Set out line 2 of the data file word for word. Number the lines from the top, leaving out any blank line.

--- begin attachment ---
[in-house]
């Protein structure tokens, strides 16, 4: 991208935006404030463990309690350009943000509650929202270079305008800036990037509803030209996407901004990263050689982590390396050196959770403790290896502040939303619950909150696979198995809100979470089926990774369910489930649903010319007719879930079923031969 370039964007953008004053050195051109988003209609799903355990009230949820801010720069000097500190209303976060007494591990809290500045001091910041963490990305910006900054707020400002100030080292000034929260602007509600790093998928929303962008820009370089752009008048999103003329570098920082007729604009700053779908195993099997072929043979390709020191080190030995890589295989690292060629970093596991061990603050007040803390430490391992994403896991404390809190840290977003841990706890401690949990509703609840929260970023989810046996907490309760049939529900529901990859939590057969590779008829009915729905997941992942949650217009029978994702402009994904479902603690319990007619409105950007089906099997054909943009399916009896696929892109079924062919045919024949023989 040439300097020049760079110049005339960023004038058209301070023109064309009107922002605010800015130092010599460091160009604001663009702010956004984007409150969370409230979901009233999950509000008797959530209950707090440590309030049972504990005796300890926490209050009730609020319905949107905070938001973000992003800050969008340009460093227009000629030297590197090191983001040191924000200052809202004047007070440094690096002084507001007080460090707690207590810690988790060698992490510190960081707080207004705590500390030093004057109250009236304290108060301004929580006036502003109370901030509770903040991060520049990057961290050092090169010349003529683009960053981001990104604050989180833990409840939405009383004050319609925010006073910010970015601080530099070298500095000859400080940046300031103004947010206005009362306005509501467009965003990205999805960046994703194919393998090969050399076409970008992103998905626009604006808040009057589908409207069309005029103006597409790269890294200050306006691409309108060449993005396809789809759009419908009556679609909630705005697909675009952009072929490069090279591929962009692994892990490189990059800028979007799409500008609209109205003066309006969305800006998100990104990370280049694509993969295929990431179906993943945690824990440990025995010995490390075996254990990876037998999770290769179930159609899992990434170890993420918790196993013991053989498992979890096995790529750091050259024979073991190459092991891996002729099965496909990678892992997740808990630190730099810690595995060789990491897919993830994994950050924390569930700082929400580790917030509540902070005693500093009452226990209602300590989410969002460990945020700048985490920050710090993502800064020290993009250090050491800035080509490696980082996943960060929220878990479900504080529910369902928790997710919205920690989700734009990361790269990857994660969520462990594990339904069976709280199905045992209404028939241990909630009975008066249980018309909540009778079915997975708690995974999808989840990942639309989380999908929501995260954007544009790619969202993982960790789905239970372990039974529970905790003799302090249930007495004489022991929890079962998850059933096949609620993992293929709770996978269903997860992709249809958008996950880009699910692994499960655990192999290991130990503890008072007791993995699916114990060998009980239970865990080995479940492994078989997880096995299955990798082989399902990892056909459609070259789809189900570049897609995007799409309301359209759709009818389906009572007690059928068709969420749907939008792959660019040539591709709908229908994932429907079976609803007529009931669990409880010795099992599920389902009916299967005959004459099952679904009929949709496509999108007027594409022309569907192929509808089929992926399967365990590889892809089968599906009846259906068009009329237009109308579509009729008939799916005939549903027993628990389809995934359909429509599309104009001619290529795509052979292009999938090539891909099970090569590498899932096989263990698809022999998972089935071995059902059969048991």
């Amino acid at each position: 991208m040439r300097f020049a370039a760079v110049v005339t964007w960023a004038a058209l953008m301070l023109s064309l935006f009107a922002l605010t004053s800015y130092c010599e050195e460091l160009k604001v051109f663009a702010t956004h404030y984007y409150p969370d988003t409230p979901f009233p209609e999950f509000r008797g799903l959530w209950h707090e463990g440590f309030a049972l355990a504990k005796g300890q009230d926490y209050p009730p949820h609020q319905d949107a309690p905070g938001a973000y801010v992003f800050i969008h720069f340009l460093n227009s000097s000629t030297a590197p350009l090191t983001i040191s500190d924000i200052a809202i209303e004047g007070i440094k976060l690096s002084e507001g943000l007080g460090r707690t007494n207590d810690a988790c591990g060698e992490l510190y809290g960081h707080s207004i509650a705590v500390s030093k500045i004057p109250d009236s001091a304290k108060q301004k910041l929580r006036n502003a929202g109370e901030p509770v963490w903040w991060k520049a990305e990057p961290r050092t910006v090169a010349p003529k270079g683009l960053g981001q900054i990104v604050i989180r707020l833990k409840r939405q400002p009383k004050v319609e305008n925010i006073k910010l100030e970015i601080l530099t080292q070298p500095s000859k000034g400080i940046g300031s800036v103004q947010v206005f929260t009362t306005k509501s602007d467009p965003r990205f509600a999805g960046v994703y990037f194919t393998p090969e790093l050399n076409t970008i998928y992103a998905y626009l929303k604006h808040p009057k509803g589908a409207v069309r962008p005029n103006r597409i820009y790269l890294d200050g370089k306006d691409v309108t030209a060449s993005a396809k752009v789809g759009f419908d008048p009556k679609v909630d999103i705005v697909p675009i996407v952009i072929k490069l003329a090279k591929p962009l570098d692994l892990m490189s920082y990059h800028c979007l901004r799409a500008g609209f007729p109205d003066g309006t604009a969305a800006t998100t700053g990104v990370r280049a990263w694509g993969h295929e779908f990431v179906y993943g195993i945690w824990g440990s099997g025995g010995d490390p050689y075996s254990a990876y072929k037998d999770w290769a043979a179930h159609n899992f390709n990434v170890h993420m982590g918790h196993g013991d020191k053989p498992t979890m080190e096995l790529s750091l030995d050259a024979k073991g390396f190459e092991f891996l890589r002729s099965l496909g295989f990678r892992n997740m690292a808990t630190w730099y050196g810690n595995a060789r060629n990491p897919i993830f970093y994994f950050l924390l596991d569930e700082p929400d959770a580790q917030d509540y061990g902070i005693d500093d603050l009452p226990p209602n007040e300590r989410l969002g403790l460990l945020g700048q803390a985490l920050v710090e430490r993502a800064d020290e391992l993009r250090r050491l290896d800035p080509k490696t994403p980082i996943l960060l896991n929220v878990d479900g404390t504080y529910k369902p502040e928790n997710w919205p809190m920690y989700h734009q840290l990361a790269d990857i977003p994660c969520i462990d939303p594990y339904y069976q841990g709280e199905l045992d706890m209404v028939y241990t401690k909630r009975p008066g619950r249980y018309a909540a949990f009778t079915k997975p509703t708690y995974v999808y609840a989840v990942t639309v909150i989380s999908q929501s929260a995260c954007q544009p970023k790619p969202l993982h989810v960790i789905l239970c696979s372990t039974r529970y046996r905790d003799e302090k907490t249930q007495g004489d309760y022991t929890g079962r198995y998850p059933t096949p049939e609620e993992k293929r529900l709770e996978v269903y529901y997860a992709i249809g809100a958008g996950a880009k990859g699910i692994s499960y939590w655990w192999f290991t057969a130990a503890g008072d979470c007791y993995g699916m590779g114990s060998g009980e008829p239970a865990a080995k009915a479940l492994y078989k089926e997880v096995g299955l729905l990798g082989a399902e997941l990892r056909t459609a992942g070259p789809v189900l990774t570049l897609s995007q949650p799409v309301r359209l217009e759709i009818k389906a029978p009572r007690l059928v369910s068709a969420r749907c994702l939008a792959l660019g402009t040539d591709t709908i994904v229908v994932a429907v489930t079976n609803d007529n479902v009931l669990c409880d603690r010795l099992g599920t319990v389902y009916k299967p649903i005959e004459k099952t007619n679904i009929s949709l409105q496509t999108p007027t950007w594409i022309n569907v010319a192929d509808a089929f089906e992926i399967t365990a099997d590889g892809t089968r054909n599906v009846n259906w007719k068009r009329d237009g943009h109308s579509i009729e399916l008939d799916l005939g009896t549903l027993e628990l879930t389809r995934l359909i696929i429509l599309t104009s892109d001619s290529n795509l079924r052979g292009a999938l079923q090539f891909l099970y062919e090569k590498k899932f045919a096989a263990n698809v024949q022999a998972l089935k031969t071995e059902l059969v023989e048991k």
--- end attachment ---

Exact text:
């Protein structure tokens, strides 16, 4: 991208935006404030463990309690350009943000509650929202270079305008800036990037509803030209996407901004990263050689982590390396050196959770403790290896502040939303619950909150696979198995809100979470089926990774369910489930649903010319007719879930079923031969 370039964007953008004053050195051109988003209609799903355990009230949820801010720069000097500190209303976060007494591990809290500045001091910041963490990305910006900054707020400002100030080292000034929260602007509600790093998928929303962008820009370089752009008048999103003329570098920082007729604009700053779908195993099997072929043979390709020191080190030995890589295989690292060629970093596991061990603050007040803390430490391992994403896991404390809190840290977003841990706890401690949990509703609840929260970023989810046996907490309760049939529900529901990859939590057969590779008829009915729905997941992942949650217009029978994702402009994904479902603690319990007619409105950007089906099997054909943009399916009896696929892109079924062919045919024949023989 040439300097020049760079110049005339960023004038058209301070023109064309009107922002605010800015130092010599460091160009604001663009702010956004984007409150969370409230979901009233999950509000008797959530209950707090440590309030049972504990005796300890926490209050009730609020319905949107905070938001973000992003800050969008340009460093227009000629030297590197090191983001040191924000200052809202004047007070440094690096002084507001007080460090707690207590810690988790060698992490510190960081707080207004705590500390030093004057109250009236304290108060301004929580006036502003109370901030509770903040991060520049990057961290050092090169010349003529683009960053981001990104604050989180833990409840939405009383004050319609925010006073910010970015601080530099070298500095000859400080940046300031103004947010206005009362306005509501467009965003990205999805960046994703194919393998090969050399076409970008992103998905626009604006808040009057589908409207069309005029103006597409790269890294200050306006691409309108060449993005396809789809759009419908009556679609909630705005697909675009952009072929490069090279591929962009692994892990490189990059800028979007799409500008609209109205003066309006969305800006998100990104990370280049694509993969295929990431179906993943945690824990440990025995010995490390075996254990990876037998999770290769179930159609899992990434170890993420918790196993013991053989498992979890096995790529750091050259024979073991190459092991891996002729099965496909990678892992997740808990630190730099810690595995060789990491897919993830994994950050924390569930700082929400580790917030509540902070005693500093009452226990209602300590989410969002460990945020700048985490920050710090993502800064020290993009250090050491800035080509490696980082996943960060929220878990479900504080529910369902928790997710919205920690989700734009990361790269990857994660969520462990594990339904069976709280199905045992209404028939241990909630009975008066249980018309909540009778079915997975708690995974999808989840990942639309989380999908929501995260954007544009790619969202993982960790789905239970372990039974529970905790003799302090249930007495004489022991929890079962998850059933096949609620993992293929709770996978269903997860992709249809958008996950880009699910692994499960655990192999290991130990503890008072007791993995699916114990060998009980239970865990080995479940492994078989997880096995299955990798082989399902990892056909459609070259789809189900570049897609995007799409309301359209759709009818389906009572007690059928068709969420749907939008792959660019040539591709709908229908994932429907079976609803007529009931669990409880010795099992599920389902009916299967005959004459099952679904009929949709496509999108007027594409022309569907192929509808089929992926399967365990590889892809089968599906009846259906068009009329237009109308579509009729008939799916005939549903027993628990389809995934359909429509599309104009001619290529795509052979292009999938090539891909099970090569590498899932096989263990698809022999998972089935071995059902059969048991």